grace. They believed that the New Covenant
began with Yeshua, but was not yet fulfilled,
and would not be fulfilled until Messiah
returned. They proclaimed that the Jewish
people were the elect of God and had not
been replaced by Christians.
They restored the authentic practice of
Christianity, in that they returned to the
same mode of faith that the original believeers observed as binding. They pointed out
that the religion of Yeshua and His original
followers was Judaism. The Old Sabbatarian
Hymnal states that Yeshua
…was a Jew by descent and faith; He
preached the Jewish law and instructed
humans to depend on Moses and the prophee
ets. His apostles were likewise Jews, and held
and taught the Jewish faith.6
They taught that Yeshua condemned the
hypocrisy of the Pharisees, but in His interppretation of the Torah He agreed with them.
Like adherents of the modern Jewish Roots
movement, the Sabbatarians were fond of
quoting Matthew 5:17–19 and 23:2–3. They
differed from Judaism only in their belief in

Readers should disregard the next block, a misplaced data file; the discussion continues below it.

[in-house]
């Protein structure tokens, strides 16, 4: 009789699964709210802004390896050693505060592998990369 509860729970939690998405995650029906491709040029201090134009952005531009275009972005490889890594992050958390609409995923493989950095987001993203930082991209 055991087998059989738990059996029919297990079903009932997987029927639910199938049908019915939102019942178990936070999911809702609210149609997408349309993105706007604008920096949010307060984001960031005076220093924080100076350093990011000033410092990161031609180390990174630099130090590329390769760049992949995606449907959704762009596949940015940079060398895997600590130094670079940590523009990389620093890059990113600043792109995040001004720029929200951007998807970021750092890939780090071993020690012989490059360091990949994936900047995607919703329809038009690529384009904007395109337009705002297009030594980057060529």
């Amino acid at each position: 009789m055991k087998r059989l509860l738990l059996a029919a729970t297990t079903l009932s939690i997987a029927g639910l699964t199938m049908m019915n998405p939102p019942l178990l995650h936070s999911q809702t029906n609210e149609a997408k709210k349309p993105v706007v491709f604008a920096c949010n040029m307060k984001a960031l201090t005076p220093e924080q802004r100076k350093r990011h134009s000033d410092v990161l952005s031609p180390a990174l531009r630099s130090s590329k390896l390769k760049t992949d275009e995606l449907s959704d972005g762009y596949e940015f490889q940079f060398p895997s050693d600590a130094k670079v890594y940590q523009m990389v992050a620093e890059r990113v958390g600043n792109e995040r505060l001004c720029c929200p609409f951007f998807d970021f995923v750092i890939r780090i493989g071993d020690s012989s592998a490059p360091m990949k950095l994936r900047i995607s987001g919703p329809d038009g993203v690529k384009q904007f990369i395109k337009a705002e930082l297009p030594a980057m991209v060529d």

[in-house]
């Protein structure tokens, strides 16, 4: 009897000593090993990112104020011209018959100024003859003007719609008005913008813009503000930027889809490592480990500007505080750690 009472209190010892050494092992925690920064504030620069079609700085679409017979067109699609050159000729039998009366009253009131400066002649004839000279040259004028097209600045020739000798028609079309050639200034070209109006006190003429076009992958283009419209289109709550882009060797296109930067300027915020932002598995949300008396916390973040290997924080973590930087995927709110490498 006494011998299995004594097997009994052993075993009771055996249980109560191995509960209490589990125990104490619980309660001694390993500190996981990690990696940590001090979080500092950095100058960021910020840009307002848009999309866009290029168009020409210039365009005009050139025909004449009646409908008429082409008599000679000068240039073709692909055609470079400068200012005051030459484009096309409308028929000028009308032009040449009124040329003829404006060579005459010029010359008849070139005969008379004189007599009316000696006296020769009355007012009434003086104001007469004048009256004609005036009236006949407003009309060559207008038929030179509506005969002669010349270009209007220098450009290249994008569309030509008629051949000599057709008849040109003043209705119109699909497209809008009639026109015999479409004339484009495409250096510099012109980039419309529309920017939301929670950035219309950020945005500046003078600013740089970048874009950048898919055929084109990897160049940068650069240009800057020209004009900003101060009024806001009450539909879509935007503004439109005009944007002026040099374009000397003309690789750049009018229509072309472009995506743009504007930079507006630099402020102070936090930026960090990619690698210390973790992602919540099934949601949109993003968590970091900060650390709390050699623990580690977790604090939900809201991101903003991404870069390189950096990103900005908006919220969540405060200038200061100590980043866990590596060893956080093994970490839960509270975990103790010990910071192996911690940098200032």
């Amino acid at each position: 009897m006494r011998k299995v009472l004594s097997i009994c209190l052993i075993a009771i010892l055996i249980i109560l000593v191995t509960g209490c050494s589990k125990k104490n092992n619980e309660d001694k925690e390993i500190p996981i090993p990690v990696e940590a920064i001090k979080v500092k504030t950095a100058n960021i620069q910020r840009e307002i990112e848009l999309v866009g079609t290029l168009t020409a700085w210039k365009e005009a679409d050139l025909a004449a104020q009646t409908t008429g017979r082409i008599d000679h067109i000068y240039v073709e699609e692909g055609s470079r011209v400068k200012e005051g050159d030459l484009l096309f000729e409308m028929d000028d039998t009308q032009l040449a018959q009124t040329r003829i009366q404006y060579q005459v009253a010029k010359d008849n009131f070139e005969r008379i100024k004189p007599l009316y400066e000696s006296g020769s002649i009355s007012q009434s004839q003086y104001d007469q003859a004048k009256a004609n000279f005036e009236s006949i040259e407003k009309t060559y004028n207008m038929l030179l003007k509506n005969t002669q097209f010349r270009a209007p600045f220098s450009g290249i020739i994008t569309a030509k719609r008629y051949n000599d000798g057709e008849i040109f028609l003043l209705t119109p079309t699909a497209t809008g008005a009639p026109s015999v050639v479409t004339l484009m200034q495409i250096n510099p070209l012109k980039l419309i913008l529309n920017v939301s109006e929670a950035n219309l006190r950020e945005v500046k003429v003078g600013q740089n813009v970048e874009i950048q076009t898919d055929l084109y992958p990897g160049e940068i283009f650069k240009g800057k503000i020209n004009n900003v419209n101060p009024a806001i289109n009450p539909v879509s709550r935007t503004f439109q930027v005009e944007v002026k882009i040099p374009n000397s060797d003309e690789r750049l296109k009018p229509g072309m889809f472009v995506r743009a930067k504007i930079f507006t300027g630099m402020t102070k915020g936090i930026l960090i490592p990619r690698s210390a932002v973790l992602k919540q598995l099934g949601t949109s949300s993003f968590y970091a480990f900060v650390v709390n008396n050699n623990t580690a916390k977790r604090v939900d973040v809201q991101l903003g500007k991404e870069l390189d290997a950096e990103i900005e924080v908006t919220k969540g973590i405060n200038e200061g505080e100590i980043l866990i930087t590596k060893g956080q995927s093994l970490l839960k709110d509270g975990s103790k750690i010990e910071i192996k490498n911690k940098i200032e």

Yeshua as Messiah and their reluctance as
Gentiles to practice circumcision, a peculiariity that they must have derived from Paul’s
epistles. Some did voluntarily undergo circcumcision, but it was never practiced as a
community rule.
The observance of the Sabbath was at the
center of their faith. The Sabbatarians preppared for each Sabbath with “merry singing,
with prayer and cleaning.” They received
each Sabbath as a wedding day. Women wore
white dresses. One observer of their commmunity wrote,
On Friday night when they glimpse the
first star shining from the direction of Jerusale
lem, they cease work, light the Sabbath candle
in every window, and begin their Vespers.7
They observed a Friday evening servvice (ma’ariv), a Saturday morning servvice (shacha’rit), an afternoon prayer time
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The Sabbatarians did not pass through histtory unnoticed. The four accepted religions
of Transylvania fought bitterly with each
other, but they agreed on their common
hatred for the Sabbatarians. By 1595, only a
few years after the sect’s inception, the goveernment issued laws attempting to stop the
spread of the movement. Severe persecution
followed. Five years later, the courts passed
a law that allowed Sabbatarian estates and
properties to be confiscated. A furious perssecution broke out. Their writings, sacred
books and prayer books were confiscated
and burned in piles.9 Despite the persecuttion, the sect flourished among the poor
Székely people. It swept through villages and
rural farm communities. As it grew, scholaars, aristocracy and noblemen were drawn
into the faith. By 1600, the Sabbatarians were
among the largest religions in Transylvania.